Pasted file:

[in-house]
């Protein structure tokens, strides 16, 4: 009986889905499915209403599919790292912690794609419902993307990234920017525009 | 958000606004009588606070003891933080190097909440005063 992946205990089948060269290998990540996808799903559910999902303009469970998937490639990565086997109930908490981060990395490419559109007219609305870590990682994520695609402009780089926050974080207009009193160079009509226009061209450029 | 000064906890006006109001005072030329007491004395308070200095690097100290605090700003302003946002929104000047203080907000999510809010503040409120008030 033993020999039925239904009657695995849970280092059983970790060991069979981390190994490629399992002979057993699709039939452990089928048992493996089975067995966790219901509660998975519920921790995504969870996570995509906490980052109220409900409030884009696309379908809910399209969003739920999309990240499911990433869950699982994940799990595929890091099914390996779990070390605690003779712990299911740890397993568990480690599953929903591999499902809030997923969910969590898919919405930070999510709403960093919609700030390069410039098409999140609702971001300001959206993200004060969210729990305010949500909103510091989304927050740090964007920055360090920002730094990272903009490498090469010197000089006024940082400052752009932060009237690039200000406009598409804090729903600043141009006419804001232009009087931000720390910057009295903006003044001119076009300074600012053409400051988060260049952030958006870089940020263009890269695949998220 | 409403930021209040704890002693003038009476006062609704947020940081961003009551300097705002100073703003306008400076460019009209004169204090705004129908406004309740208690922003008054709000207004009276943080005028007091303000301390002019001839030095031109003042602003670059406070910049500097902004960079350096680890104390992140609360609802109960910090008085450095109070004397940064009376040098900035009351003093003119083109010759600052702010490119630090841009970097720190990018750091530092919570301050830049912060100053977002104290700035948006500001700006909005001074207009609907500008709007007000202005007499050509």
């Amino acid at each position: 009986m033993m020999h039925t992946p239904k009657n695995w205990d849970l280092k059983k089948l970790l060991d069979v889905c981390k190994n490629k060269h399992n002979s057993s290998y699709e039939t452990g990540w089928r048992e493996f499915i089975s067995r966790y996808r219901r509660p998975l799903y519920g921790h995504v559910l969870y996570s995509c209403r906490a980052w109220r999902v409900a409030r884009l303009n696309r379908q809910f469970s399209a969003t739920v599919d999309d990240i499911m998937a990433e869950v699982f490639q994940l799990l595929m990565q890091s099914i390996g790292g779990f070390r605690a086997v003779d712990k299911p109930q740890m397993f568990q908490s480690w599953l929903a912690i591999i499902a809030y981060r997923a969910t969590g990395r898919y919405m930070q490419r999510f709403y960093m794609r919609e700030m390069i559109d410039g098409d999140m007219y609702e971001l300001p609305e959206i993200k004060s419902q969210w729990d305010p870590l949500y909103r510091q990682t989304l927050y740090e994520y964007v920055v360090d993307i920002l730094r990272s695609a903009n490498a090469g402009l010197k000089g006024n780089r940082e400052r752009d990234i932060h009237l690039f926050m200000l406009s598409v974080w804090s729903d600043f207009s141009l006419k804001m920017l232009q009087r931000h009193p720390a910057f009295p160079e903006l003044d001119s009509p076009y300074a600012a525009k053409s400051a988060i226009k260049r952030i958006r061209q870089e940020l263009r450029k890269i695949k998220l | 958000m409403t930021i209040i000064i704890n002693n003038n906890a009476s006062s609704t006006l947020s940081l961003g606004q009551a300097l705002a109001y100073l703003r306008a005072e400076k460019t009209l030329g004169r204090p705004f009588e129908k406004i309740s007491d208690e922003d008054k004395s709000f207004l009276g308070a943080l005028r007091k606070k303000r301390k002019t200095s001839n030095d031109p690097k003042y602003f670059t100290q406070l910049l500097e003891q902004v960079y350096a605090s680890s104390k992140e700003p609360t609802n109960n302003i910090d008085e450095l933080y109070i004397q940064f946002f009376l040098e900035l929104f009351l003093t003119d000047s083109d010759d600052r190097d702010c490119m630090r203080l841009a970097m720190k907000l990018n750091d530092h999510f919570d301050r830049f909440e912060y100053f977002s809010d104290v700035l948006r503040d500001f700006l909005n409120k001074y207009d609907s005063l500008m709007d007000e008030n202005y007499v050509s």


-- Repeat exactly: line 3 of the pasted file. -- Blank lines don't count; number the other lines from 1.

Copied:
């Amino acid at each position: 009986m033993m020999h039925t992946p239904k009657n695995w205990d849970l280092k059983k089948l970790l060991d069979v889905c981390k190994n490629k060269h399992n002979s057993s290998y699709e039939t452990g990540w089928r048992e493996f499915i089975s067995r966790y996808r219901r509660p998975l799903y519920g921790h995504v559910l969870y996570s995509c209403r906490a980052w109220r999902v409900a409030r884009l303009n696309r379908q809910f469970s399209a969003t739920v599919d999309d990240i499911m998937a990433e869950v699982f490639q994940l799990l595929m990565q890091s099914i390996g790292g779990f070390r605690a086997v003779d712990k299911p109930q740890m397993f568990q908490s480690w599953l929903a912690i591999i499902a809030y981060r997923a969910t969590g990395r898919y919405m930070q490419r999510f709403y960093m794609r919609e700030m390069i559109d410039g098409d999140m007219y609702e971001l300001p609305e959206i993200k004060s419902q969210w729990d305010p870590l949500y909103r510091q990682t989304l927050y740090e994520y964007v920055v360090d993307i920002l730094r990272s695609a903009n490498a090469g402009l010197k000089g006024n780089r940082e400052r752009d990234i932060h009237l690039f926050m200000l406009s598409v974080w804090s729903d600043f207009s141009l006419k804001m920017l232009q009087r931000h009193p720390a910057f009295p160079e903006l003044d001119s009509p076009y300074a600012a525009k053409s400051a988060i226009k260049r952030i958006r061209q870089e940020l263009r450029k890269i695949k998220l | 958000m409403t930021i209040i000064i704890n002693n003038n906890a009476s006062s609704t006006l947020s940081l961003g606004q009551a300097l705002a109001y100073l703003r306008a005072e400076k460019t009209l030329g004169r204090p705004f009588e129908k406004i309740s007491d208690e922003d008054k004395s709000f207004l009276g308070a943080l005028r007091k606070k303000r301390k002019t200095s001839n030095d031109p690097k003042y602003f670059t100290q406070l910049l500097e003891q902004v960079y350096a605090s680890s104390k992140e700003p609360t609802n109960n302003i910090d008085e450095l933080y109070i004397q940064f946002f009376l040098e900035l929104f009351l003093t003119d000047s083109d010759d600052r190097d702010c490119m630090r203080l841009a970097m720190k907000l990018n750091d530092h999510f919570d301050r830049f909440e912060y100053f977002s809010d104290v700035l948006r503040d500001f700006l909005n409120k001074y207009d609907s005063l500008m709007d007000e008030n202005y007499v050509s």